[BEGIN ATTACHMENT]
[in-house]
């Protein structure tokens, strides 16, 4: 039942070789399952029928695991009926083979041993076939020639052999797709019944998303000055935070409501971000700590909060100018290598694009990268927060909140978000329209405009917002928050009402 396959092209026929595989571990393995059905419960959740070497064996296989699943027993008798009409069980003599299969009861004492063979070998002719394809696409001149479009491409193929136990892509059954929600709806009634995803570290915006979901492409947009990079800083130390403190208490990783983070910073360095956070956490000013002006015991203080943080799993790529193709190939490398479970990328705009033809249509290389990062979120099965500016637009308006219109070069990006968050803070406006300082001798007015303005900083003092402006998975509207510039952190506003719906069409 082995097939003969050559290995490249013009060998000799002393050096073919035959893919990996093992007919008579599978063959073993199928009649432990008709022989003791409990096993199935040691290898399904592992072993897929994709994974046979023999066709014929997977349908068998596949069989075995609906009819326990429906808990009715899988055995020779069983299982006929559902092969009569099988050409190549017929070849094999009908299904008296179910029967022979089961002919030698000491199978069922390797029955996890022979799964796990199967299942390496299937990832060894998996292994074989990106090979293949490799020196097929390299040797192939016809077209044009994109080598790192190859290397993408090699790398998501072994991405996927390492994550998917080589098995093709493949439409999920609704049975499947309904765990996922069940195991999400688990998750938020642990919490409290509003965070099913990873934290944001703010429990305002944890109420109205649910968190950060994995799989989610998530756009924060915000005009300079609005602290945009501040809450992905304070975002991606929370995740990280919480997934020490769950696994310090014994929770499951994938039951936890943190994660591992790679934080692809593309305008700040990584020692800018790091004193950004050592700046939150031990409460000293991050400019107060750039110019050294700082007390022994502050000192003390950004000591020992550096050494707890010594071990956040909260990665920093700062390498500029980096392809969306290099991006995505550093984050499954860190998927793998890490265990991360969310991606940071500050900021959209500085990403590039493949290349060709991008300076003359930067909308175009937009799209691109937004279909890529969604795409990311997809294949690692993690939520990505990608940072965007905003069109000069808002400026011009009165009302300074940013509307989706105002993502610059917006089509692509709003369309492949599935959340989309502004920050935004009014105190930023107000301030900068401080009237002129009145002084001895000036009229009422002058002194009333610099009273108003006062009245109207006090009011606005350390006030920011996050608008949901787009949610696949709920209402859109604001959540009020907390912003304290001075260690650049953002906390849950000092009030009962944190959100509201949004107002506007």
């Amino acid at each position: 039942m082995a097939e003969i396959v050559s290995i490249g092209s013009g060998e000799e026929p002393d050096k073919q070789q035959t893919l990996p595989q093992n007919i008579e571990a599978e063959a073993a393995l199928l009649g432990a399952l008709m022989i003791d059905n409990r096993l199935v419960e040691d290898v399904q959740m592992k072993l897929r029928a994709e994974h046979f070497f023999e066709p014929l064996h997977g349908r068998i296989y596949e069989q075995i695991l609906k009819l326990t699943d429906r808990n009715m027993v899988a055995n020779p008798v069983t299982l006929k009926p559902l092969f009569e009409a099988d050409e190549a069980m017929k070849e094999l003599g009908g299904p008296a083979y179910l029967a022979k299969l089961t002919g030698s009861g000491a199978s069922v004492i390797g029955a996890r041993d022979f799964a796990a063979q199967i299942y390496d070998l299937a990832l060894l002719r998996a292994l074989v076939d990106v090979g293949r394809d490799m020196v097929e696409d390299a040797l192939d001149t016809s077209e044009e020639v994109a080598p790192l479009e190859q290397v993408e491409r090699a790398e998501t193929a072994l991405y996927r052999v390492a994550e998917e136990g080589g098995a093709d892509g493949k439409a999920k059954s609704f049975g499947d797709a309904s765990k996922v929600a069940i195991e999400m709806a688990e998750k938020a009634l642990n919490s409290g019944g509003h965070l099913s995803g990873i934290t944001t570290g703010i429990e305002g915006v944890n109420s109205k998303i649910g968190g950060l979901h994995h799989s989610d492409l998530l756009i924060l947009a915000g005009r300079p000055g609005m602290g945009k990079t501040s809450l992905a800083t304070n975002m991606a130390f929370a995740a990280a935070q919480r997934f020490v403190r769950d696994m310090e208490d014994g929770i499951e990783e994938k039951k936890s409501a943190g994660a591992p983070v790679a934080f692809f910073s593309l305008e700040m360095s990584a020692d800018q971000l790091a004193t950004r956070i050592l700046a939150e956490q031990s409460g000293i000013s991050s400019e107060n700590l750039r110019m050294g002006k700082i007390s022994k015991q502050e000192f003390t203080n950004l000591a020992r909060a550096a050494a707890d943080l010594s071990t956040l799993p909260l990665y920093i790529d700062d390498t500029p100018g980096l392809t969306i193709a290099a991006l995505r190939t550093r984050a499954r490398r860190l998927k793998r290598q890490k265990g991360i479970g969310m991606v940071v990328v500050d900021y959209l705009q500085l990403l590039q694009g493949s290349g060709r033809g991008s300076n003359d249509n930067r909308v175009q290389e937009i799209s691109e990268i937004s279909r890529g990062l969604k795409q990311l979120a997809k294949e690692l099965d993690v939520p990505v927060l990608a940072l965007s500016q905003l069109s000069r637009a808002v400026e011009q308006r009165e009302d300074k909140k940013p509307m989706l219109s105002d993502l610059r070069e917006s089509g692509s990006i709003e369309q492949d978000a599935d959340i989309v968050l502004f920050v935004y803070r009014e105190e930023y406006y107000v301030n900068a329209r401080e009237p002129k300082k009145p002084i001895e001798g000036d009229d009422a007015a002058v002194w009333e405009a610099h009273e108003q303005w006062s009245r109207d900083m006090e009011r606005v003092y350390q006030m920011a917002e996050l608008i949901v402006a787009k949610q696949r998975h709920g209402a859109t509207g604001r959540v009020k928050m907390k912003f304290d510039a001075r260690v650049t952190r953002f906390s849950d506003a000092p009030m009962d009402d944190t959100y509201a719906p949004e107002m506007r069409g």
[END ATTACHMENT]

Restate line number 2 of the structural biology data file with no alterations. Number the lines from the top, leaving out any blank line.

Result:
């Protein structure tokens, strides 16, 4: 039942070789399952029928695991009926083979041993076939020639052999797709019944998303000055935070409501971000700590909060100018290598694009990268927060909140978000329209405009917002928050009402 396959092209026929595989571990393995059905419960959740070497064996296989699943027993008798009409069980003599299969009861004492063979070998002719394809696409001149479009491409193929136990892509059954929600709806009634995803570290915006979901492409947009990079800083130390403190208490990783983070910073360095956070956490000013002006015991203080943080799993790529193709190939490398479970990328705009033809249509290389990062979120099965500016637009308006219109070069990006968050803070406006300082001798007015303005900083003092402006998975509207510039952190506003719906069409 082995097939003969050559290995490249013009060998000799002393050096073919035959893919990996093992007919008579599978063959073993199928009649432990008709022989003791409990096993199935040691290898399904592992072993897929994709994974046979023999066709014929997977349908068998596949069989075995609906009819326990429906808990009715899988055995020779069983299982006929559902092969009569099988050409190549017929070849094999009908299904008296179910029967022979089961002919030698000491199978069922390797029955996890022979799964796990199967299942390496299937990832060894998996292994074989990106090979293949490799020196097929390299040797192939016809077209044009994109080598790192190859290397993408090699790398998501072994991405996927390492994550998917080589098995093709493949439409999920609704049975499947309904765990996922069940195991999400688990998750938020642990919490409290509003965070099913990873934290944001703010429990305002944890109420109205649910968190950060994995799989989610998530756009924060915000005009300079609005602290945009501040809450992905304070975002991606929370995740990280919480997934020490769950696994310090014994929770499951994938039951936890943190994660591992790679934080692809593309305008700040990584020692800018790091004193950004050592700046939150031990409460000293991050400019107060750039110019050294700082007390022994502050000192003390950004000591020992550096050494707890010594071990956040909260990665920093700062390498500029980096392809969306290099991006995505550093984050499954860190998927793998890490265990991360969310991606940071500050900021959209500085990403590039493949290349060709991008300076003359930067909308175009937009799209691109937004279909890529969604795409990311997809294949690692993690939520990505990608940072965007905003069109000069808002400026011009009165009302300074940013509307989706105002993502610059917006089509692509709003369309492949599935959340989309502004920050935004009014105190930023107000301030900068401080009237002129009145002084001895000036009229009422002058002194009333610099009273108003006062009245109207006090009011606005350390006030920011996050608008949901787009949610696949709920209402859109604001959540009020907390912003304290001075260690650049953002906390849950000092009030009962944190959100509201949004107002506007």